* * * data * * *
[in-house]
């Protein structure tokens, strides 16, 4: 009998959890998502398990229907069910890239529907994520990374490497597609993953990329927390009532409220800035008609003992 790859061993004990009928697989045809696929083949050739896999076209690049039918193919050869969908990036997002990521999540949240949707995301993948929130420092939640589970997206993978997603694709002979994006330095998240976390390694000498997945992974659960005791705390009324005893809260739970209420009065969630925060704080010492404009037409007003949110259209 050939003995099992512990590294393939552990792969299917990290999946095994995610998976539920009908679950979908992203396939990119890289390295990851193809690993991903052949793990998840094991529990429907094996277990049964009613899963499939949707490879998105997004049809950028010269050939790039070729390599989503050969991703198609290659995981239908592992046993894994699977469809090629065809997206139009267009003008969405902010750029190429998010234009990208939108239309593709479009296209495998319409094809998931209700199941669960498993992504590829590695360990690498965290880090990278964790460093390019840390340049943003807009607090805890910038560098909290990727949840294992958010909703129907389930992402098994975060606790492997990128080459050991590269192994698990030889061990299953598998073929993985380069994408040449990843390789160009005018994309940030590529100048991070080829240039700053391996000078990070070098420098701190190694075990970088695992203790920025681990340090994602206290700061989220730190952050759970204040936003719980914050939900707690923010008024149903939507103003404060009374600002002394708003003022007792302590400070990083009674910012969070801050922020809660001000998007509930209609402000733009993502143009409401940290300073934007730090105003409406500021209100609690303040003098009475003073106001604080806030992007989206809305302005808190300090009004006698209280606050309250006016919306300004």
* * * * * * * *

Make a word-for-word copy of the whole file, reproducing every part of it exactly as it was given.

[in-house]
């Protein structure tokens, strides 16, 4: 009998959890998502398990229907069910890239529907994520990374490497597609993953990329927390009532409220800035008609003992 790859061993004990009928697989045809696929083949050739896999076209690049039918193919050869969908990036997002990521999540949240949707995301993948929130420092939640589970997206993978997603694709002979994006330095998240976390390694000498997945992974659960005791705390009324005893809260739970209420009065969630925060704080010492404009037409007003949110259209 050939003995099992512990590294393939552990792969299917990290999946095994995610998976539920009908679950979908992203396939990119890289390295990851193809690993991903052949793990998840094991529990429907094996277990049964009613899963499939949707490879998105997004049809950028010269050939790039070729390599989503050969991703198609290659995981239908592992046993894994699977469809090629065809997206139009267009003008969405902010750029190429998010234009990208939108239309593709479009296209495998319409094809998931209700199941669960498993992504590829590695360990690498965290880090990278964790460093390019840390340049943003807009607090805890910038560098909290990727949840294992958010909703129907389930992402098994975060606790492997990128080459050991590269192994698990030889061990299953598998073929993985380069994408040449990843390789160009005018994309940030590529100048991070080829240039700053391996000078990070070098420098701190190694075990970088695992203790920025681990340090994602206290700061989220730190952050759970204040936003719980914050939900707690923010008024149903939507103003404060009374600002002394708003003022007792302590400070990083009674910012969070801050922020809660001000998007509930209609402000733009993502143009409401940290300073934007730090105003409406500021209100609690303040003098009475003073106001604080806030992007989206809305302005808190300090009004006698209280606050309250006016919306300004």